Photography is one of the most powerful tools

for his ability to tell complex stories, such as that of climate change .





Metermayer touched this powerful effect in one of her own photographs

taken in August 2017, showing a polar bear that could die of hunger.


After its publication in National Geographic :

the photo and video accompanying it went viral on social media :

and in global news organizations

  • it sparked a global dialogue on climate change
  • prompting differing responses between anxiety



But the world has not been able to deny the power of its influence

Mittermeier says :

"People still remember it, and they have strong reactions when they see it."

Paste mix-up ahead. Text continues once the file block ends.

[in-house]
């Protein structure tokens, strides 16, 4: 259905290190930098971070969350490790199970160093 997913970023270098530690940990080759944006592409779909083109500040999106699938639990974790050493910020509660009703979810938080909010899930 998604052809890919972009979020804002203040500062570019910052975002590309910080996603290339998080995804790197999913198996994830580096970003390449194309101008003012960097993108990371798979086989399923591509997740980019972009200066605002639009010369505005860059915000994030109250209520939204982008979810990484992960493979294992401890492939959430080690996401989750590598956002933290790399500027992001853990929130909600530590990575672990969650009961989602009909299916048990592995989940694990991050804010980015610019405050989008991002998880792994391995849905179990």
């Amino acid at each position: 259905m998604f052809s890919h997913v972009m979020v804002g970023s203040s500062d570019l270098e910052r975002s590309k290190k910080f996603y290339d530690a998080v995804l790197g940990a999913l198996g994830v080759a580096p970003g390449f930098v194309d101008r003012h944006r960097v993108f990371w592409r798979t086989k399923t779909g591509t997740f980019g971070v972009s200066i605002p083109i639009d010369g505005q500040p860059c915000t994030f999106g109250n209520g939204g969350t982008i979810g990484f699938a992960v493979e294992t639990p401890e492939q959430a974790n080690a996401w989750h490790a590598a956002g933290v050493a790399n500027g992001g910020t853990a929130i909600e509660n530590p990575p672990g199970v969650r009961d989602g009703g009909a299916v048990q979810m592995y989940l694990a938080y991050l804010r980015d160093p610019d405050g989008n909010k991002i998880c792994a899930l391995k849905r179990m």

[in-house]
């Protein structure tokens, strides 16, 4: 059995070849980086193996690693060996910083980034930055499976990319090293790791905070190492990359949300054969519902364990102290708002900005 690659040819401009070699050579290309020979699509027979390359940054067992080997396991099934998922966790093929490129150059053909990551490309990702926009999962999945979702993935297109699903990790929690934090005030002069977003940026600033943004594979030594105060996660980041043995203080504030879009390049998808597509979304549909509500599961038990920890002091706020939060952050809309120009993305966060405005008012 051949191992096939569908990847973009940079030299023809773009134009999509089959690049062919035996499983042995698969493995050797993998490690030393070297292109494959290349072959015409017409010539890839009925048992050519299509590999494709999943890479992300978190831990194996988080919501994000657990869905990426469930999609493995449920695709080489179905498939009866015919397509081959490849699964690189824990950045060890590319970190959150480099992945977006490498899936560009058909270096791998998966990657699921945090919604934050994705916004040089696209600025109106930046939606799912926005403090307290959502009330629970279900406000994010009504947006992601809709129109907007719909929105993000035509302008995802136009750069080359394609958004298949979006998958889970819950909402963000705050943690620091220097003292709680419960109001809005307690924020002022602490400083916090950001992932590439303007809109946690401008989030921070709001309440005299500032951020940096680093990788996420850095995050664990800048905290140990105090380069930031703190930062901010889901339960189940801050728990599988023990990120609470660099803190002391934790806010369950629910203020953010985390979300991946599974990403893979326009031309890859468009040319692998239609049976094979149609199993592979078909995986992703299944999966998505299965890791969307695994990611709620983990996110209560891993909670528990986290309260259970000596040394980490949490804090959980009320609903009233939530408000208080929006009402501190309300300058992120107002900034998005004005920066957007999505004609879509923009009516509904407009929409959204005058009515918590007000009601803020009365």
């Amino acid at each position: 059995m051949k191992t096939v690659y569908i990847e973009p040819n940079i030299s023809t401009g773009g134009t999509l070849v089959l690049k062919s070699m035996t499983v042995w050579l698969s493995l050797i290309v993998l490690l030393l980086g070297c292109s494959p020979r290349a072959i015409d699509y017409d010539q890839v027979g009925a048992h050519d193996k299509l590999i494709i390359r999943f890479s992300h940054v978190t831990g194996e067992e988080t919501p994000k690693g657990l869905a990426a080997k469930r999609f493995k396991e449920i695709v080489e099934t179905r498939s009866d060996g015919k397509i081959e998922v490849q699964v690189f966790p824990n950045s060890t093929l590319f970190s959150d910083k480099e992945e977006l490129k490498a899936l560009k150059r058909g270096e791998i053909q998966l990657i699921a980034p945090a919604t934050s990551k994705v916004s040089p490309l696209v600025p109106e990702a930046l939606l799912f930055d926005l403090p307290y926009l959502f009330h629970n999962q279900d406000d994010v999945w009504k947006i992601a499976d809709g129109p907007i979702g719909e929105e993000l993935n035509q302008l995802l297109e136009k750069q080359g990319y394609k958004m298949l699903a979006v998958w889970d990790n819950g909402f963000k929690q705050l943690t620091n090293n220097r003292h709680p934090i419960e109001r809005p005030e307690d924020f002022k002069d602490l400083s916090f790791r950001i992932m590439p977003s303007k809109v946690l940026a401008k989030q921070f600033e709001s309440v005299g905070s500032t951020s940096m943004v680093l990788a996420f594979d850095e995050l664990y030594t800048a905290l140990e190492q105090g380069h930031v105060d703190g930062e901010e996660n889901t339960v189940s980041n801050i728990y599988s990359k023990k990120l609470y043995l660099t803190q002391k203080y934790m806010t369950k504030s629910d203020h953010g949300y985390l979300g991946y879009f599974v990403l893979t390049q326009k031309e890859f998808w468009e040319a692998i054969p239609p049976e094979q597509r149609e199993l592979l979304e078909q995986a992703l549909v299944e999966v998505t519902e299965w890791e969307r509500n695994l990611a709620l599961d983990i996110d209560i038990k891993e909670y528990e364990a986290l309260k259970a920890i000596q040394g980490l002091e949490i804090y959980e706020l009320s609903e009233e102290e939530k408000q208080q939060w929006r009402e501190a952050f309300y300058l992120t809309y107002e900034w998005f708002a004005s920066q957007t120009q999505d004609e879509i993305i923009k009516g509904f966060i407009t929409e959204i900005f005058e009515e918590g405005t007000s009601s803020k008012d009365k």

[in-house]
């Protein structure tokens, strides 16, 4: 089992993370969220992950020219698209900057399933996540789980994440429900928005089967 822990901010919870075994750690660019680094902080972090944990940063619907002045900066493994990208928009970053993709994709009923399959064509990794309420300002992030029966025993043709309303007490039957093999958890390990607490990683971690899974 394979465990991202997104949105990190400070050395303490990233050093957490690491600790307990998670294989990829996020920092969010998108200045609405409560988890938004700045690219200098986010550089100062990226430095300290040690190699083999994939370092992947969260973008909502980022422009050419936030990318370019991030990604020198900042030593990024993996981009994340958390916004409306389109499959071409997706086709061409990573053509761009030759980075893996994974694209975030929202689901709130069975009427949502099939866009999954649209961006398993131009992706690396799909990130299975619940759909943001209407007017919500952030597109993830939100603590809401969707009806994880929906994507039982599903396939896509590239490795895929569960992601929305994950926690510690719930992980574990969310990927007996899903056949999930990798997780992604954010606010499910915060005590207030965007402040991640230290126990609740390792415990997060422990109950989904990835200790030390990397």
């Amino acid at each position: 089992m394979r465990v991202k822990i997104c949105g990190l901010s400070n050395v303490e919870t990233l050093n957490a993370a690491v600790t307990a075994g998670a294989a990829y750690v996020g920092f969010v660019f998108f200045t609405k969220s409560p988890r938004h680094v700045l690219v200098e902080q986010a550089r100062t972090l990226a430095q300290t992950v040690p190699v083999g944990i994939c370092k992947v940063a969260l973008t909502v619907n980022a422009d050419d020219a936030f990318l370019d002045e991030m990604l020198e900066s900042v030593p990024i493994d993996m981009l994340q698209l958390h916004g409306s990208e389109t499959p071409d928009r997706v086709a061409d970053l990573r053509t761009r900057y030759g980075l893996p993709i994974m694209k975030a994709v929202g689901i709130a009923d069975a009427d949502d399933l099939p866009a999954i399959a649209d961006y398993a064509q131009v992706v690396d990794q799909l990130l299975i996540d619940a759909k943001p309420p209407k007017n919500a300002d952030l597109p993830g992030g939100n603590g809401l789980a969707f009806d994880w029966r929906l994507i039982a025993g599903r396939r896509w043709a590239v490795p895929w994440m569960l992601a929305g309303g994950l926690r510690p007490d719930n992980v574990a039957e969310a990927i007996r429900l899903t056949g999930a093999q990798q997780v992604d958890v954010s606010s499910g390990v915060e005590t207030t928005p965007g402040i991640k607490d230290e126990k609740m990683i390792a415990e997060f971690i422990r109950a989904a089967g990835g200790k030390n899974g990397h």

Nicklin and Metermayer

  • 8 other photos along with the previous two
  • have been selected as part of the CNN Earth Attention Series




War photographers

Nicklin compares the depiction of climate change, the depiction of conflicts

and says "we're there on the front lines of

the war against our planet, it's physically and emotionally exhausting.


In recent decades :

as climate disasters become more severe

images have shown more clearly how dangerous the situation is.




A photo of :

Ed Ram shows six dead giraffes :

and meagre bodies due to lack of food and water

as a result of Kenya's persistent prolonged drought horror

threatening both the lives of animals and humans and their homelessness.


The magnitude of :

  • the destruction is seen in images of wildfires
  • such as those that destroyed Australia in 2019

  • and 2020 where homes caught fire and wildlife in despair.